All except for one thing: Newcastle United.  Newcastle had an extraordinary turnaround last season, and indeed in a table drawn up just for the second half of the season they would be third.

This is another factor the Super Computer (poor chap) seems to have missed, and we’ll have a look at them in the next episode of this little series.

As for that opening question: it is because they don’t do statistics.

8 Replies to “Why is the media so certain Arsenal will fail in 2022/23?”

  1. Wasn’t it the PM Harold Wilson who made the comment about statistcs and lies.

    All you say is true and correct but you do not take into account the inconsistencies of the team, failing at key moments, and the strange decision making by a very obstinate manager.

    Playing the no. 1 goalscorer Aubamayang on the wing with no one in the middle to put the ball in the net, falling out with him, constantly choosing Lacazette who did not know how to score plus other strange selections that left us with the lowest goals for in many years.

    If we had scored another 10 to 15 goals we would not have ended in 5th place. Add to the bad decisions playing non defenders as replacement full backs and you have the reason for the final placings.

    The issue now is that we have bought another clever footballer who is not a regular goal scorer and are reliant on Nketiah who is not a Campion’s League centre forward. Man. City and L’pool needed centre forwards a lot less than us and look at their committment.

    We are, I am afraid, managed by a bunch of amateurs across the board.

  2. Fans love to highlight how their team was good and ignore how they were bad. The season is played over 38 games and it is those 38 games that determine how ‘good’ or ‘bad’ a team is. In truth, there are no ‘bad’ Premier League teams. Every team has two-dozen or so top professional footballers. Quality, however, is relative. Arsenal were the fifth best team in the league last season. Period. The gunners were not third-best or fourth-best or eighth-best. They were fifth. Relative to the other 20 teams playing Premier League football, the Gunners were fifth.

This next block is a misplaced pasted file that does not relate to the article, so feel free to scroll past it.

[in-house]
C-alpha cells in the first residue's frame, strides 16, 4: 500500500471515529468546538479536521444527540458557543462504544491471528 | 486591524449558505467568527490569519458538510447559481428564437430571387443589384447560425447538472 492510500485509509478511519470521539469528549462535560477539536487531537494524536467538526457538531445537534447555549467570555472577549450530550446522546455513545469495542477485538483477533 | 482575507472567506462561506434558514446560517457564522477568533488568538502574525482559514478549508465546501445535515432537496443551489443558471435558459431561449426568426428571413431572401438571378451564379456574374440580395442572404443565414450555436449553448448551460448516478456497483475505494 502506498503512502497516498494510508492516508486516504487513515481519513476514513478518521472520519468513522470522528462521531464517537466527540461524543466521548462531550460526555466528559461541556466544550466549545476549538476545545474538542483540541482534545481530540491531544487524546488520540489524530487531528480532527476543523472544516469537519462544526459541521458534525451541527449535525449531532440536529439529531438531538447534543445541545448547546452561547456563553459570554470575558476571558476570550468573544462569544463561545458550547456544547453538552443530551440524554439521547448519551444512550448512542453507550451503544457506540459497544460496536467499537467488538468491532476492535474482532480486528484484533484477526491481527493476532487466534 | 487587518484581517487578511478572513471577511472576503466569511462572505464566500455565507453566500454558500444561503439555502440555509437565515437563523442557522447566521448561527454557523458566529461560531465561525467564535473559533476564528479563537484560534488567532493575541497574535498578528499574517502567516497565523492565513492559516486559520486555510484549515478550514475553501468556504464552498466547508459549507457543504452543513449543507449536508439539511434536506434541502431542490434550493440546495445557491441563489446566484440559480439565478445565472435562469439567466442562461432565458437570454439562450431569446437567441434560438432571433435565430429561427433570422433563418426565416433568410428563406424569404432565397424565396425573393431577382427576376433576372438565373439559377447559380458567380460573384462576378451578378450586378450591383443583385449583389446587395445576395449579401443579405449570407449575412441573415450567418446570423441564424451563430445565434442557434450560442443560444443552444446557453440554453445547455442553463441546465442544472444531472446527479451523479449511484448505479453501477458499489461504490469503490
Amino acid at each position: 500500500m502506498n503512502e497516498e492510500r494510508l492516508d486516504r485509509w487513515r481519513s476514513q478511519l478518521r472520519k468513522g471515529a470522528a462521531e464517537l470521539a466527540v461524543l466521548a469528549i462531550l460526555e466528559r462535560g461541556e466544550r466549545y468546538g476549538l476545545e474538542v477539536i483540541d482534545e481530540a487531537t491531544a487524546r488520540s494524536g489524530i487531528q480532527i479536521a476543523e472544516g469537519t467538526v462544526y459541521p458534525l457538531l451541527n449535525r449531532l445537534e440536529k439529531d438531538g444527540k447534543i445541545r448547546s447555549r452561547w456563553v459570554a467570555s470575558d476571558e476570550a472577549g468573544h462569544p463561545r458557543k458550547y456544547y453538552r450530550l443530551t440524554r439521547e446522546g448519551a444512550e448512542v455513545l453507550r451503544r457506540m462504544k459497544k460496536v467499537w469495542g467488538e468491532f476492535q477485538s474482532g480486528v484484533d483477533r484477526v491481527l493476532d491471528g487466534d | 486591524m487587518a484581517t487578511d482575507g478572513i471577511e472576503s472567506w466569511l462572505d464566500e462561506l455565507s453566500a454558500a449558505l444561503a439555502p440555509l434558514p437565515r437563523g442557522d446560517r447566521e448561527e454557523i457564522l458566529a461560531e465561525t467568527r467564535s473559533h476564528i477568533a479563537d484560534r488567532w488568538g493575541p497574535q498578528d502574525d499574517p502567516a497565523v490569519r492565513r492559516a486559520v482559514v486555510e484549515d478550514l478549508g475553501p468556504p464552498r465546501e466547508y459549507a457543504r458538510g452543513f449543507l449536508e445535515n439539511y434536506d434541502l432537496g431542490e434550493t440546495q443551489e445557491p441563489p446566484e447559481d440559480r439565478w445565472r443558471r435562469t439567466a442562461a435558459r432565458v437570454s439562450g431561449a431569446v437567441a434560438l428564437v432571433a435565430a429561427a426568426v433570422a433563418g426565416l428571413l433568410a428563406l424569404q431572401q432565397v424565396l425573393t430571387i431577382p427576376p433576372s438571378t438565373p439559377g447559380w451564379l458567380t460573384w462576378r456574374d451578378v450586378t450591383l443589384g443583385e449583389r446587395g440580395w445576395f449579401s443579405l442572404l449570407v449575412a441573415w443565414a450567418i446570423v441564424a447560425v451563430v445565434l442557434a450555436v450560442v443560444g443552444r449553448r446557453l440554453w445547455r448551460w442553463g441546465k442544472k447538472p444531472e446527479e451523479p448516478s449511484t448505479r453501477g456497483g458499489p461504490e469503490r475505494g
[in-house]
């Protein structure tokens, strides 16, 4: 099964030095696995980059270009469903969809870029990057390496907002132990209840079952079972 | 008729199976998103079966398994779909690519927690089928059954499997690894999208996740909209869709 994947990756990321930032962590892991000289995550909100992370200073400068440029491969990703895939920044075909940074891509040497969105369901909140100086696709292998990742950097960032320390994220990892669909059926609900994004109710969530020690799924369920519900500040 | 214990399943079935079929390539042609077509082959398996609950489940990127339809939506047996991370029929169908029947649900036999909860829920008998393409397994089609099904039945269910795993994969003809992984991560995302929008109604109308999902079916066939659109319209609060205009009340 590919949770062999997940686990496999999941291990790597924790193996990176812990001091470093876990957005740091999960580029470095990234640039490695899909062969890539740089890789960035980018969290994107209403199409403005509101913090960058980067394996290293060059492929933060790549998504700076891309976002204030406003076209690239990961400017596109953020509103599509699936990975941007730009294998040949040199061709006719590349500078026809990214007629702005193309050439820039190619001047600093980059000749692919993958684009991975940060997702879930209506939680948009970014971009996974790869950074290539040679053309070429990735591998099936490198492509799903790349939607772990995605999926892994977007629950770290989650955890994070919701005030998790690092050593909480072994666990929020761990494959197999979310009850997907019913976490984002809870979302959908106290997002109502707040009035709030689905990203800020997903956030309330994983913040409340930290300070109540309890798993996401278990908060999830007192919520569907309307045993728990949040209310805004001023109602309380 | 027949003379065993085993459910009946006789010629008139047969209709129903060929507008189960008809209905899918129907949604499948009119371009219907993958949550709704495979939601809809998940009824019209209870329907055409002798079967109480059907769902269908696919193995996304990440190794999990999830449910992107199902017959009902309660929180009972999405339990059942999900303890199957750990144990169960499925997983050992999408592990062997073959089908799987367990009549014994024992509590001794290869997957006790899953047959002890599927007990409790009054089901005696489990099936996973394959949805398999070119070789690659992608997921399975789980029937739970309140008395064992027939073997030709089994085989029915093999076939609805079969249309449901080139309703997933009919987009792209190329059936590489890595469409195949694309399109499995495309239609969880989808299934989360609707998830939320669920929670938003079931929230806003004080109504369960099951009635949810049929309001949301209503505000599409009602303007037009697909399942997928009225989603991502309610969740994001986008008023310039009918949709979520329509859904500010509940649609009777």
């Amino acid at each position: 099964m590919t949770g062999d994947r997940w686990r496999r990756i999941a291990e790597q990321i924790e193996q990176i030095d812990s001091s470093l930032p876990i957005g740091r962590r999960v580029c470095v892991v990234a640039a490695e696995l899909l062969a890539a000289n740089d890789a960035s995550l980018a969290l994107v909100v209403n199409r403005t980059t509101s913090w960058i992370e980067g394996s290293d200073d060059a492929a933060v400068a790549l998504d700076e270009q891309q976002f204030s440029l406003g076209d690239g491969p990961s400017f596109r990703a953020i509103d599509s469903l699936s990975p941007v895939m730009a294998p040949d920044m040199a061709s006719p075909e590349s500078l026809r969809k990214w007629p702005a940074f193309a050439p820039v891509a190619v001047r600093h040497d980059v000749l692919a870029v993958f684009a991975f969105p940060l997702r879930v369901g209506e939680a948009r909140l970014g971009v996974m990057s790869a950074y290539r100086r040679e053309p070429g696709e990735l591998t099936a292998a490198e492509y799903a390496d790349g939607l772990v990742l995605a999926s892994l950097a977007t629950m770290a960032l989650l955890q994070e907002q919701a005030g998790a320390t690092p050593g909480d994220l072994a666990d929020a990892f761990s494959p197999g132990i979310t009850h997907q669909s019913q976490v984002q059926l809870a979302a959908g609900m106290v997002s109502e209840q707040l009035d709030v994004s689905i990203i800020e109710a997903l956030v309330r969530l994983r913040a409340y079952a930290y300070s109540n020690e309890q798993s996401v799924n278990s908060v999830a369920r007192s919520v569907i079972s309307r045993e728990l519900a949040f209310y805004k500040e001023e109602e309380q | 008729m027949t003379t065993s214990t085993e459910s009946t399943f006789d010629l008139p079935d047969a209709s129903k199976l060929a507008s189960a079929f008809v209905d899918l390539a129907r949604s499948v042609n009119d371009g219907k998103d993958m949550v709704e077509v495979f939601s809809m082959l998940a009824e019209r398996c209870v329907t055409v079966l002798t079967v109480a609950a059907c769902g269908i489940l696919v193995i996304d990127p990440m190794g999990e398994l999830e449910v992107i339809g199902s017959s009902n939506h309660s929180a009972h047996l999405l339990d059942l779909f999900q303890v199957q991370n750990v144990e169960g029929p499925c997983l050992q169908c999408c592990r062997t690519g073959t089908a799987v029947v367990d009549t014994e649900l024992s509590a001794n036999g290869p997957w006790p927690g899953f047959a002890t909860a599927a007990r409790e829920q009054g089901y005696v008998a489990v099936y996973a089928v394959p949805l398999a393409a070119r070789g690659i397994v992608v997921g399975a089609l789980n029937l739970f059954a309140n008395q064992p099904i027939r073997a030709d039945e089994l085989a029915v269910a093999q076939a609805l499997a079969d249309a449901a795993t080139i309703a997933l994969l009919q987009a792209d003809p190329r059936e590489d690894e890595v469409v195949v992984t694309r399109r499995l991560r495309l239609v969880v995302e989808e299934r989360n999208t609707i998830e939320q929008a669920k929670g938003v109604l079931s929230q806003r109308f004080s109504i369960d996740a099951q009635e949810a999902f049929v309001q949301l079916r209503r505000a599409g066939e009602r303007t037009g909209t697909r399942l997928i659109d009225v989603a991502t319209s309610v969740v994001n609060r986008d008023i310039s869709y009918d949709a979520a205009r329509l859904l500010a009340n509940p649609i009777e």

It is not clear that the media are so sure Arsenal will fail, but contrary to the fans’ delight over the four (to date) new signings and other team developments; Arsenal have not really strengthened the side. Gabriel Jesus should replace most of what Arsenal lost when Aubameyang and Lacazette left the team. Marquinos is a replacement for Nicolas Pepe, or so it seems. Matt Turner is unlikely to be as good as Bernd Leno, but he replaces the German as second choice ‘keeper, and Fabio Vieira provides depth at #10, but does he really add a lot more in that role relative to Emile Smith Rowe?

    Except for Vieira, the players added do not actually amount to additions to the team, but replacement for players leaving or expected to leave. Arsenal’s weaknesses, at the start of the 2021/22 season were at central midfield and fullback and those weaknesses remain. Nuno Tavares was shown to be ‘not ready’ at best, while Cedric Soares is a player that Southampton let go for free, which says all that needs to be said about his quality. Granit Xhaka is a fine player, but is not a player that brings goals or assists and Arsenal need both from their central midfielder.

    The question of why the media are sure Arsenal will ‘fail’ may be more about defining ‘fail’ than anything. What does it mean to ‘fail.?’ If failure is defined as not winning the league, Arsenal, like every team not Man City, or Liverpool, seem destined to fail. Like last season, the third and fourth spot in the table will be fought over by Arsenal, Man U, Tottenham, and Chelsea. West Ham might get into the mix, while a surging Newcastle and ambitious Aston Villa might also crash that European football wanna’ be party.

    Another reason is, when the off-season activity of the ‘second four’ sides are compared; Arsenal have replaced what they lost, but not really added, while Tottenham have added four first-team players, all of whom are either better than the players they replace, or actually add something the Spurs did not have before. Fraser Forster is a terrific back up keeper, so improves his side. IVan Perisic is one of the best wing backs in Europe. Yves Bissouma adds athleticism and quality to Tottenham’s midfield, while Richarlison adds depth at #9 behind Harry Kane, and goals to the wide positions. Ass in Clement Lengelet as depth in the middle of defense and you have quality added to a team that edged Arsenal for fourth last year.